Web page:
Merryland Park: A missed symbol of liberal Egypt
It was a symbol of a more liberal Egypt where young Muslims and Christians mingled under its leafy canopies, bands played and a young Omar Sharif wooed the glamorous Faten Hamama in the classic film romance "The River of Love".
A rare oasis in a metropolis home to eight million people, Merryland park offered respite from Cairo's dusty, traffic-choked cacophony.
Families sipped lemonade on its terraces and paddle-boated on its lake.
"Merryland was a vent for eastern Cairo," said Magdy Badr al-Din, whose balcony overlooks the park.
But for the former civil servant and his neighbours, that storied heyday, and the more tolerant times that went with it, are just a memory and now the park is run down, a victim of Egypt's myriad political upheavals.
Now developers have moved in to build a car park on part of the gardens, and many of its rare trees, imported from around the world, have been uprooted, causing consternation in the surrounding upscale Heliopolis neighbourhood.
Campaigners obtained a court order against the development but as arguments drag on, the park has been closed to the public and all efforts to rejuvenate its gardens remain on hold.
Merryland was the brainchild of Gamal Abdel Nasser, who came to power after a military coup in 1952 that ended the monarchy and modernised the country.
Nasser returned from a trip to the United States and decided that Cairo should take its place among the great cities of the world by having a park worthy of its size.
The 50-acre Merryland park was inaugurated in 1963, an event Iman Farrag, a social scientist, still remembers. Her father took her there as a child.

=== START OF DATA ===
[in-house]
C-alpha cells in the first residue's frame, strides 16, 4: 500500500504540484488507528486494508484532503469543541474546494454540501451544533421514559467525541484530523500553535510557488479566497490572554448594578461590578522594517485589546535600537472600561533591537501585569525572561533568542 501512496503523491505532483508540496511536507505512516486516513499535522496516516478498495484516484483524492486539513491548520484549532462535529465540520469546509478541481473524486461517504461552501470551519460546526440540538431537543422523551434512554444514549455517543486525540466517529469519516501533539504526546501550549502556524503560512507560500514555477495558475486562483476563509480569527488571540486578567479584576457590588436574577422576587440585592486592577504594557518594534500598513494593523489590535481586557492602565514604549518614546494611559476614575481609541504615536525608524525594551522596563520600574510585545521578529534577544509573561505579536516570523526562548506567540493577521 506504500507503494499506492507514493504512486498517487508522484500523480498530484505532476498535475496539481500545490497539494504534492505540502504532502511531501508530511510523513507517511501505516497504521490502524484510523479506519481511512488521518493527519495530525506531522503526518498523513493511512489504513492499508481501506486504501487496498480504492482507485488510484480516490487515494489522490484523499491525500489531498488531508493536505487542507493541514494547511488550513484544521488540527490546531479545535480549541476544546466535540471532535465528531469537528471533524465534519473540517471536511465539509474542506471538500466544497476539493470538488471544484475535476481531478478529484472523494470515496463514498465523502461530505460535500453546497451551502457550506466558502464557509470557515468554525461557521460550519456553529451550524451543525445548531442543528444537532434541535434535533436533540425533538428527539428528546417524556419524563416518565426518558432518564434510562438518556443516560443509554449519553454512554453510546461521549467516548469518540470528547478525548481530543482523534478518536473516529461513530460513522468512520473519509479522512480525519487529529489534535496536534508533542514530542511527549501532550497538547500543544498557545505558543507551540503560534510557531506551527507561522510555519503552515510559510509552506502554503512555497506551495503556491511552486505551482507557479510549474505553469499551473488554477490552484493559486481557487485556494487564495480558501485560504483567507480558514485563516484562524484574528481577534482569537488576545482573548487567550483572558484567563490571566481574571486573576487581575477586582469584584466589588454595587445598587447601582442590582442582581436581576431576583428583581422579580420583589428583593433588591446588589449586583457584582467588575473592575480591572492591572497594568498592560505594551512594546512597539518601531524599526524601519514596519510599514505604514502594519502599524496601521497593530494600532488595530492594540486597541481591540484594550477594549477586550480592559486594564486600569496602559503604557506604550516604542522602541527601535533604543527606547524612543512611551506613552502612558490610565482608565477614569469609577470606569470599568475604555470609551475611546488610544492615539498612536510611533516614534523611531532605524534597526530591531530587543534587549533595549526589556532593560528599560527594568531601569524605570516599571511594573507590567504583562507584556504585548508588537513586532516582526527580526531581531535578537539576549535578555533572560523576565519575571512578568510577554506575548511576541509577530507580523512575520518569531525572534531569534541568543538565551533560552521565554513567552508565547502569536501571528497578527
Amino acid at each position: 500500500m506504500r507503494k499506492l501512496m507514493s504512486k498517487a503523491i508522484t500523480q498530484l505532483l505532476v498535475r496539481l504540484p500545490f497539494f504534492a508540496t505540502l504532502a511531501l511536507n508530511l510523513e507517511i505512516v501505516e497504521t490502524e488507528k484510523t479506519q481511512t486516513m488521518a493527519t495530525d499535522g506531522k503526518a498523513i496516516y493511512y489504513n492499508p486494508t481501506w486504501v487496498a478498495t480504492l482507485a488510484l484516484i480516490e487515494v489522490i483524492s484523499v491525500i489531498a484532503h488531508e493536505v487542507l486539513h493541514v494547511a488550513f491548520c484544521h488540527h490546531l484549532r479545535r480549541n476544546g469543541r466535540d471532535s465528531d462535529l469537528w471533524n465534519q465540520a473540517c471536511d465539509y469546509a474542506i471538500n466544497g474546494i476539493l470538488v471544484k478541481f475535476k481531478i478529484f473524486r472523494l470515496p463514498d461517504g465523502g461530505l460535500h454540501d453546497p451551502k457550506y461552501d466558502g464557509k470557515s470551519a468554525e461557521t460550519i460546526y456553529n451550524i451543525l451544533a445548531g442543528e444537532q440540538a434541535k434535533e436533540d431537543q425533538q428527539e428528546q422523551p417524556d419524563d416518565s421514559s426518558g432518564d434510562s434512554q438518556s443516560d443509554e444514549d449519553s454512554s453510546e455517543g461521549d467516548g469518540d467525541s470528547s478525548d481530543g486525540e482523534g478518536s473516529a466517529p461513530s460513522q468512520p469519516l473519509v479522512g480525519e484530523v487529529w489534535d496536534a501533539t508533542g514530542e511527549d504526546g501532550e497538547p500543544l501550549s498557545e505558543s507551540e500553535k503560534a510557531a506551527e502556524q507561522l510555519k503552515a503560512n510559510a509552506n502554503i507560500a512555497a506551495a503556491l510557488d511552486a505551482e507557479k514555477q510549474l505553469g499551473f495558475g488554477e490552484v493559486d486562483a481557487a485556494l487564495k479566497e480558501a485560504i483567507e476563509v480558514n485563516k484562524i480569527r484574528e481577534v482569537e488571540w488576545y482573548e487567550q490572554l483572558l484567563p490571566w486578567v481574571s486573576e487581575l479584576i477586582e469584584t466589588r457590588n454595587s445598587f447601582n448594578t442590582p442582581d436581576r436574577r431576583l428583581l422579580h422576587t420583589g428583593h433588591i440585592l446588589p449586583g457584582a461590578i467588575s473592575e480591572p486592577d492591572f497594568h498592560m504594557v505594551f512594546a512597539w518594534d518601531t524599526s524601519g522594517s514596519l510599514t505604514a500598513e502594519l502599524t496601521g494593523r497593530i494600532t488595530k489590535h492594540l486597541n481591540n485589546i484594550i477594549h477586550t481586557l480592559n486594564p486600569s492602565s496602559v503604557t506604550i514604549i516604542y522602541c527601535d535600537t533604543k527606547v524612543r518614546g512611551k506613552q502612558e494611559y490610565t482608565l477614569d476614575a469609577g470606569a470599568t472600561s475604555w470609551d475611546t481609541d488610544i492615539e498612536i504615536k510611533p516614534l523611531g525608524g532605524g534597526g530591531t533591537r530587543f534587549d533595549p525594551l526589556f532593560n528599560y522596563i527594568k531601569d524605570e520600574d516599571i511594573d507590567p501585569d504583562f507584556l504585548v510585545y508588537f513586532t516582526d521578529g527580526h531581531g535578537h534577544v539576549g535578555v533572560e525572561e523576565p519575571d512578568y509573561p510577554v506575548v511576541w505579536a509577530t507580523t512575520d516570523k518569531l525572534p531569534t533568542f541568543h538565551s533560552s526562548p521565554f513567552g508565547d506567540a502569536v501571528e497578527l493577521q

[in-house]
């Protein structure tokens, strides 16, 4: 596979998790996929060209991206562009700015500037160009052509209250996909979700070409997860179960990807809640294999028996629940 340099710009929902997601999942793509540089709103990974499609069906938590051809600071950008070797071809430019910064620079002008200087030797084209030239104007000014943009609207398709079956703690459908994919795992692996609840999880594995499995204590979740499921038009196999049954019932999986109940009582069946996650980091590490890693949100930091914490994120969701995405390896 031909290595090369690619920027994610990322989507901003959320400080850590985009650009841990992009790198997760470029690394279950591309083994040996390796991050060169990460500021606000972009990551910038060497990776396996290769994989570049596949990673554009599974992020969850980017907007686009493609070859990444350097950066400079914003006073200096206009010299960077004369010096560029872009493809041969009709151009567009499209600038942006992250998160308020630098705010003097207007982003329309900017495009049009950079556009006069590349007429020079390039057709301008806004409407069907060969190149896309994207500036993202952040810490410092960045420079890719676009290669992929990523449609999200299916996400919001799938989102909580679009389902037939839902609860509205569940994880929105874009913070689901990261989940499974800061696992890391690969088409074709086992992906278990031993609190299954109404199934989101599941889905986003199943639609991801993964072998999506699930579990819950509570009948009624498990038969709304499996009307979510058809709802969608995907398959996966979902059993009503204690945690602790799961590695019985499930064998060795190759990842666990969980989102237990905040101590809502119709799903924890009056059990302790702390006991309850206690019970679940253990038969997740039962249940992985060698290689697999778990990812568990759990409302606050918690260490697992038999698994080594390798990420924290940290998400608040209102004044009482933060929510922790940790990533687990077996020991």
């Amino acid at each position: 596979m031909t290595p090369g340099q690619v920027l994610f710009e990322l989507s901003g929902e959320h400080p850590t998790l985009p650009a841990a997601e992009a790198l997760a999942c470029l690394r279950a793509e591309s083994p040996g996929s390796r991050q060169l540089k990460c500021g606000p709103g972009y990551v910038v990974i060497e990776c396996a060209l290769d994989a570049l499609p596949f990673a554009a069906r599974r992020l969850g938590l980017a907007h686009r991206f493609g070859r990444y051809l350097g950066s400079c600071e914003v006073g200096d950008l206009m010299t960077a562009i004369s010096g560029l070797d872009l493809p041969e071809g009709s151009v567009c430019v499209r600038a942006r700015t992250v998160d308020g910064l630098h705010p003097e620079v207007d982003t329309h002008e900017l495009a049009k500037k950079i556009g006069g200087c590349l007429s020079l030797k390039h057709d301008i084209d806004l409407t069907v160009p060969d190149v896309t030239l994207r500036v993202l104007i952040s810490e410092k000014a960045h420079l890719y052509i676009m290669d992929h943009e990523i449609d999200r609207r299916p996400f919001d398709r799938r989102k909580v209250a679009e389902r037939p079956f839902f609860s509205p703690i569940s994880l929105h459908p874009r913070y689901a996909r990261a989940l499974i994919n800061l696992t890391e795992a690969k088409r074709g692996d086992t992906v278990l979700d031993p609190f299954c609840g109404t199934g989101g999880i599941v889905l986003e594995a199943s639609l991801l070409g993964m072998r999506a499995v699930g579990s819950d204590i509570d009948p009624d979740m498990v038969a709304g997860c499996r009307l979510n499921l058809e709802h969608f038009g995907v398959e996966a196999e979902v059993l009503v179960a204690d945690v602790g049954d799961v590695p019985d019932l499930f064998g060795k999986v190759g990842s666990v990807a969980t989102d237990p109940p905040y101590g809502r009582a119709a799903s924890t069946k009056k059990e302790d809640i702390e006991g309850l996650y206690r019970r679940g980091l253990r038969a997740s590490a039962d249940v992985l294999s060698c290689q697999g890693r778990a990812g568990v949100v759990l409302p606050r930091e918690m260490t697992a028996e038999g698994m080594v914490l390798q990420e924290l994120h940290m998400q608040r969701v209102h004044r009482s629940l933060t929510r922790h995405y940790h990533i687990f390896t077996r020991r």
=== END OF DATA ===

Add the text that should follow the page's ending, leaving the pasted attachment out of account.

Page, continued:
"It was a place where people mixed," she said.
- Bands and belly dancers -
The park became a cultural mainstay in the capital, fittingly for a city that had become the cinematic and musical capital of the Arab world.
Saleh Abdel Magid, a retired army general, married in the park in 1978.
"I just held the ceremony in Merryland. There was a band playing, and one of the most famous belly dancers, Suhair Zaky, would dance there weekly," he said.
Young men and women, Muslims and Christians, mixed in contrast to the increased Islamic conservatism seen since the 1980s, Farrag said.
"Boys and girls would hang out, and the girls didn't wear hijabs. Alcohol was served, and it was hard to tell Muslims and Christians apart."
But Cairo's incessant expansion squeezed Heliopolis on all sides. Tall apartment blocks now loom overhead, and above them hangs the ever present smog.
The country itself has faded in the region, no longer the cultural and political beacon it was under Nasser, while the religious and class divides he tried to dispel have grown.
Many Muslim women have adopted the hijab, and many Christians have begun sporting small crucifix tattoos on their wrists.
The park was built on the site of a hippodrome, where Arabian horses rumbled around a track before an excited crowd.
The stands where Egyptian royalty watched the races have been preserved, a lone reminder of an age before the military took power.
The racetrack itself had been part of Egypt's cultural heritage, featuring in memorable films including "The River of Love" in 1960 -- one of he greatest Egyptian screen love stories -- starring Sharif and Hamama, his former wife, herself an icon of Arab cinema.
Scenes from "The Empty Pillow", starring the "Sinatra of the Nile" Abdel Halim Hafez, were also shot there.
- 'Unacceptable state' -
Now the park is in ruins and closed to visitors. A small building that served as a restaurant is covered in grime.
The pond, once alive with children in small rowboats and swans, is empty.
Asma al-Halujy, a conservationist, said 38 trees had been destroyed, some more than 60 years old.
The Heliopolis Company for Housing and Construction, which oversees the park, plans to move some of the trees to make way for cars.
"The traffic department asked us to create a parking space as a condition for renovating the park and setting up new cafes and restaurants," said its head Ali Mostafa.
The neighbourhood's residents, especially those who grew up during Merryland's heyday, organised a campaign to save the green space, forcing a halt to the work.
Its fate could lie in the hands of Prime Minister Ibrahim Mahlab who is expected to make a decision on whether to nationalise the park.
"The state Merryland has reached over the past decade is unacceptable," Environment Minister Khaled Fahmy said.
"We need to develop it in a way that preserves it beauty."